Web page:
Academic journal article Journal of Educational Multimedia and Hypermedia

An Interaction-Centric Learning Model

Academic journal article Journal of Educational Multimedia and Hypermedia

An Interaction-Centric Learning Model

Article excerpt

The author considers whether current definitions of interactivity in educational software are optimal. While many definitions of interactivity in educational software are based upon how well the software imitates communication with the learner, or social interactions within a classroom, the author calls for a new model of interaction based upon how learners interact mentally with new schema. Drawing upon studies of interactive learning and educational psychology, a model for such interaction is outlined. Examples of media that could be used to create such interactions are given. Considerations on the employment of the model are offered.

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When considering the cost and time needed to produce multimedia software, instructional designers are often forced to consider why they would use multimedia software over cheaper delivery systems, such as paper or audio. A justification that some instructional designers give for going to the cost of producing multimedia is interactivity. For instance, Pellone (1991) claimed a "major advantage of the computer in the classroom is that it provides interaction." This reasoning appeared to be based on an assumption that the interactivity that software can provide has positive effects on instruction. Several studies and literature reviews have promoted this idea. Among them, Schaffer and Hannafin (1986) contended their study with 98 high school students showed performance in a 23-item recall test was significantly affected by the degree and nature of interactions present in software that managed video clips. Fletcher (1991), when reviewing the literature on the effectiveness of interactive videodisc instruction wit h military rainees and students of similar age to military trainees, claimed "The more the interactive features of interactive videodisc were used, the more effective the resulting instruction."

Many instructional designers had, by the 1 990s, transferred the idea that interaction was essential to the design of instructional software, to the idea that interaction was essential to education. For example, Zirkin and Sumler (1995) compiled a list of studies on interaction in traditional classrooms and distance education using various instructional media. Zirkin and Sumler claimed that interactive instruction positively affected student satisfaction, test performance, and grades. They also contended that this correlation between higher interactivity and better student performance occurred whether the instruction was in a classroom or in the form of instructional media. Summers (1991) argued that without interaction, teaching merely becomes the act of relaying knowledge as if it were "dogmatic truth," and maintained that interaction was needed to enable learners to eventually become independent thinkers. More recently, Parker (1999) proclaimed that interaction was an essential part of the academic process . These thoughts seem to echo the earlier ideas of Dewey (1916) and others who argued learning should be an active process.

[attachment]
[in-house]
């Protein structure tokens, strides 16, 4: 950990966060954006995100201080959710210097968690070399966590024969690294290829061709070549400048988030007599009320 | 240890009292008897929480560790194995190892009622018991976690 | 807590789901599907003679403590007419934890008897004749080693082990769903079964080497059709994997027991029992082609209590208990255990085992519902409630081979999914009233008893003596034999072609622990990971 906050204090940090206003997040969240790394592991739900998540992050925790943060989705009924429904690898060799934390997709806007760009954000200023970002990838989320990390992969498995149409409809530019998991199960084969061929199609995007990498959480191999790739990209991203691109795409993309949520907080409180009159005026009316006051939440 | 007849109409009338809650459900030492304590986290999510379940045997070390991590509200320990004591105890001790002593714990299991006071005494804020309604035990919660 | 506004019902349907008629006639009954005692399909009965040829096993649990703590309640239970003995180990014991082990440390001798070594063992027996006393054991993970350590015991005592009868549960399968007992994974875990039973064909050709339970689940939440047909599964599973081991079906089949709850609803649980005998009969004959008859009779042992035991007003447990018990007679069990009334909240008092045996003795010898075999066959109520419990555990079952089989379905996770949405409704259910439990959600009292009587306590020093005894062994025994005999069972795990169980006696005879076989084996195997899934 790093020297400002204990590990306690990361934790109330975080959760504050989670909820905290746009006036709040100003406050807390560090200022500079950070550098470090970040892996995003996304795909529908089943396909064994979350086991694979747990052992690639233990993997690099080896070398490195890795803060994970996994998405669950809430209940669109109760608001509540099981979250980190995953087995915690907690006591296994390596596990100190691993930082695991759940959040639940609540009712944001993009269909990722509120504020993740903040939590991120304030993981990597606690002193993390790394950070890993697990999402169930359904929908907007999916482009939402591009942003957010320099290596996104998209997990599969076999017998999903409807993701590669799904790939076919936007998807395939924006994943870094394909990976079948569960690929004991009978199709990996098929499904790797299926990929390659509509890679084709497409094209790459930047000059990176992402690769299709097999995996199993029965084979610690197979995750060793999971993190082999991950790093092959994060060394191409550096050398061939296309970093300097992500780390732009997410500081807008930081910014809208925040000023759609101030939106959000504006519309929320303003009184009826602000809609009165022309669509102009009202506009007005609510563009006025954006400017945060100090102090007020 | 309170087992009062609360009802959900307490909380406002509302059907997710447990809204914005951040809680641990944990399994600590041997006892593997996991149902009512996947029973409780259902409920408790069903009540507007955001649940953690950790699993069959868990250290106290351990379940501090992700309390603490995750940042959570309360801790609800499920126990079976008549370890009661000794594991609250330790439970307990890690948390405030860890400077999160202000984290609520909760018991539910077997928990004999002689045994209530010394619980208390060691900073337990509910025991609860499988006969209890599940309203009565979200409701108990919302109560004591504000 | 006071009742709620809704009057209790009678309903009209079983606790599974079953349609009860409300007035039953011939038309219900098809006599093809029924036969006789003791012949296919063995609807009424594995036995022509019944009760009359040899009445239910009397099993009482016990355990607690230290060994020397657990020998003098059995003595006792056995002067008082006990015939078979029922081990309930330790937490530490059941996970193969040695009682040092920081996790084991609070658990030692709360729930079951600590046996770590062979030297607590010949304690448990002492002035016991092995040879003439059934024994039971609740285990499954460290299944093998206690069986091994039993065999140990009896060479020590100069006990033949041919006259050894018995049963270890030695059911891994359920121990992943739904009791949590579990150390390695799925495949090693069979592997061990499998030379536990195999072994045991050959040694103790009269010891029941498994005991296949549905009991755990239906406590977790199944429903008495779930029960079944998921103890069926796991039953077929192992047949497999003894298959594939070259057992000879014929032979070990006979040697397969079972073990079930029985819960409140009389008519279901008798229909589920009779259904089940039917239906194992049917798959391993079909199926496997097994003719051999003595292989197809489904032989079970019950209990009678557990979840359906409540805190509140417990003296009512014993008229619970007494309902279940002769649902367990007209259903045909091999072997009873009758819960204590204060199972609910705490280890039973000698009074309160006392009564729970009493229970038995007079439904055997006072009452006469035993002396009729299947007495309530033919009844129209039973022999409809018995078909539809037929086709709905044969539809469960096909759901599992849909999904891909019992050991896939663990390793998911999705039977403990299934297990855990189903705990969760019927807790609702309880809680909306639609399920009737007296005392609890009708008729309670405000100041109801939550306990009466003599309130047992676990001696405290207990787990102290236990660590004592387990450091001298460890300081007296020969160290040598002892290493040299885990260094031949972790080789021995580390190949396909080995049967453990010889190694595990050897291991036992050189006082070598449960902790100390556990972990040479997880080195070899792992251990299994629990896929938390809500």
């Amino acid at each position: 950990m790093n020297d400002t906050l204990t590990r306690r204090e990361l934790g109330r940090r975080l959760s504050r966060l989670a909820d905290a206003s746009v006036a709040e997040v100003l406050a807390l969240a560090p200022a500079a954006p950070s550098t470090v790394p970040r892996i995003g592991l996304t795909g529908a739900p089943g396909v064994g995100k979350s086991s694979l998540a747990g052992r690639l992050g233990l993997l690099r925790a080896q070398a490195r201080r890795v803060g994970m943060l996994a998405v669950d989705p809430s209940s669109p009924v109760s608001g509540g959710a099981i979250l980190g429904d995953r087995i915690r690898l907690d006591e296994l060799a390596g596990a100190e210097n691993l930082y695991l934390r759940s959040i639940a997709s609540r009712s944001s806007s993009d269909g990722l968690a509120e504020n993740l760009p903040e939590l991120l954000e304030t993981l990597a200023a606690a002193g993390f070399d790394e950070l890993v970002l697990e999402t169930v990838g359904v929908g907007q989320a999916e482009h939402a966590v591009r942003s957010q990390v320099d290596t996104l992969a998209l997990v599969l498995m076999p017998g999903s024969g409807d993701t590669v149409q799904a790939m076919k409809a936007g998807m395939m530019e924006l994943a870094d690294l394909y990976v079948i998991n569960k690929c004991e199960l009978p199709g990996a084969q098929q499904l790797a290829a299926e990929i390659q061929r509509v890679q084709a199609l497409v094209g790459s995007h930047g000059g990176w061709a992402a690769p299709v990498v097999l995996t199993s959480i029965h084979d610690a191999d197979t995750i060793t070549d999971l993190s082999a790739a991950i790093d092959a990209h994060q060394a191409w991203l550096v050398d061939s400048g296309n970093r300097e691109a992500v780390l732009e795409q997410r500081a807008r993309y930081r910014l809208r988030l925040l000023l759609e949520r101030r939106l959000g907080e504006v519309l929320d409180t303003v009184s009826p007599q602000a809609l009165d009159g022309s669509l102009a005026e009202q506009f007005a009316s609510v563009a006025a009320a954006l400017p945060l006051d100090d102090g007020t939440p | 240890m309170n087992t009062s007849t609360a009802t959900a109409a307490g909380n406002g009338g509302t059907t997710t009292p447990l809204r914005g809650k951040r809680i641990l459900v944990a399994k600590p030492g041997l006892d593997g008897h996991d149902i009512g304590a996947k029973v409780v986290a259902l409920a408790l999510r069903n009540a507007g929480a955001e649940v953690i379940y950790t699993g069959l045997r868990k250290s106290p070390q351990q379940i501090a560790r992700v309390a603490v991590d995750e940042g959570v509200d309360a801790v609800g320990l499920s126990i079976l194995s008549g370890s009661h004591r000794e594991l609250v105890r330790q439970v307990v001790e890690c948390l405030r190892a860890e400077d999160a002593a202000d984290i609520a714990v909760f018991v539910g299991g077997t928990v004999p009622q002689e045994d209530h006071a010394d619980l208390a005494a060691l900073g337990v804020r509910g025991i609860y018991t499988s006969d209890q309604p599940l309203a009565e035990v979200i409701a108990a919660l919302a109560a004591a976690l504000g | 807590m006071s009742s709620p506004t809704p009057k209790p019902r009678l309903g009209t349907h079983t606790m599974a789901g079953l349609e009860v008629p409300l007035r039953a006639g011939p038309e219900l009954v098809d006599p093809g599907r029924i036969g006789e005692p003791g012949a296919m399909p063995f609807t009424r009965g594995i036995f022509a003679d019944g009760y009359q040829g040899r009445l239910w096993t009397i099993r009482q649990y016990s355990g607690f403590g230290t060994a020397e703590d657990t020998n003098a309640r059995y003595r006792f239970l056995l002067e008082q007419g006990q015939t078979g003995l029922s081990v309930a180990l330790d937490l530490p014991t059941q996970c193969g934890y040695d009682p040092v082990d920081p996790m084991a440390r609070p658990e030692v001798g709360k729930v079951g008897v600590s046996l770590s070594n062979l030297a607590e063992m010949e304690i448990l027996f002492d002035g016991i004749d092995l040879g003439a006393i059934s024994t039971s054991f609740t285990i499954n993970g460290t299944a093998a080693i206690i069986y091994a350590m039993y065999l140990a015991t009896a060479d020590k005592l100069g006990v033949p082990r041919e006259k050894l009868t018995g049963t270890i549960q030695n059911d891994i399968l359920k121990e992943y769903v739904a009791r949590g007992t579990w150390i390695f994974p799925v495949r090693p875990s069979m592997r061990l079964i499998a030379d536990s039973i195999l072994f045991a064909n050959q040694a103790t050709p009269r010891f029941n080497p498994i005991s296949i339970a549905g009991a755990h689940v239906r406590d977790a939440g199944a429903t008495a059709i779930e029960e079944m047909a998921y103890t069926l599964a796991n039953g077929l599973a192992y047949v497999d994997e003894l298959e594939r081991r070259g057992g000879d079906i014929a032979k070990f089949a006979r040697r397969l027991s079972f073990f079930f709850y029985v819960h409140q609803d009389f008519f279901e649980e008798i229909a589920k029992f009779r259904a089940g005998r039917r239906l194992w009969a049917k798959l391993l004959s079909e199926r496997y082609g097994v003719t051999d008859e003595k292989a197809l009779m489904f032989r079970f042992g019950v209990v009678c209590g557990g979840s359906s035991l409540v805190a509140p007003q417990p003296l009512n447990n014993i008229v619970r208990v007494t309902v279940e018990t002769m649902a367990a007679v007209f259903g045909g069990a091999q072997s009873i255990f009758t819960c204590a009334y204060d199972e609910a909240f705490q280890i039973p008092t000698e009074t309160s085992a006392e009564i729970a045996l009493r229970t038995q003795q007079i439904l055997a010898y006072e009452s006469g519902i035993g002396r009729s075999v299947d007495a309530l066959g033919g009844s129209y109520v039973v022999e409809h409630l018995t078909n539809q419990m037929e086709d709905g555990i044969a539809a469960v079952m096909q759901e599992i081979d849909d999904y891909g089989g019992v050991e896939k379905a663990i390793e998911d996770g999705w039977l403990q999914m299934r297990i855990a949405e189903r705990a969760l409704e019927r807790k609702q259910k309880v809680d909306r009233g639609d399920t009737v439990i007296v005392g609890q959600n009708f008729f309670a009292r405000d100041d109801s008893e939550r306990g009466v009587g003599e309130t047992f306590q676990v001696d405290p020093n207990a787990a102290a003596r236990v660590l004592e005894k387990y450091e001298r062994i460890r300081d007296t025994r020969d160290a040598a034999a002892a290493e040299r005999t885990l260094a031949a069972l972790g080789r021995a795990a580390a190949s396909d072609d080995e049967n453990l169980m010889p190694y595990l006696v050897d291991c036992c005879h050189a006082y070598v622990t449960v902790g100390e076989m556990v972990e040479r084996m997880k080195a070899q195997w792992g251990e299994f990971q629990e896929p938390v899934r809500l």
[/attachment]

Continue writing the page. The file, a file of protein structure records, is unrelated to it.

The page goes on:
However, Bork (1987, p. 136) asserted, "an unfortunate tendency exists to view any interaction as marvelous!" Bork went on to postulate that there were varying levels of interactions, and that a measure of an instructional program's interactivity might be the quality of the average interaction divided by the average time between interactions. Pondering this statement begs the question whether, if interaction is indeed essential to teaching and learning, is it enough to create many occurences of low-level interactions, such as clicking or dragging items on the computer screen to bolster Bork's ratio, or should instructional designers instead design interactions that support and promote the cognitive processes that constitute learning?

A model of the interactions that take place between a learner and what the learner is trying to learn might help instructional designers provide the learner with a diverse set of interactions that foster learning. …

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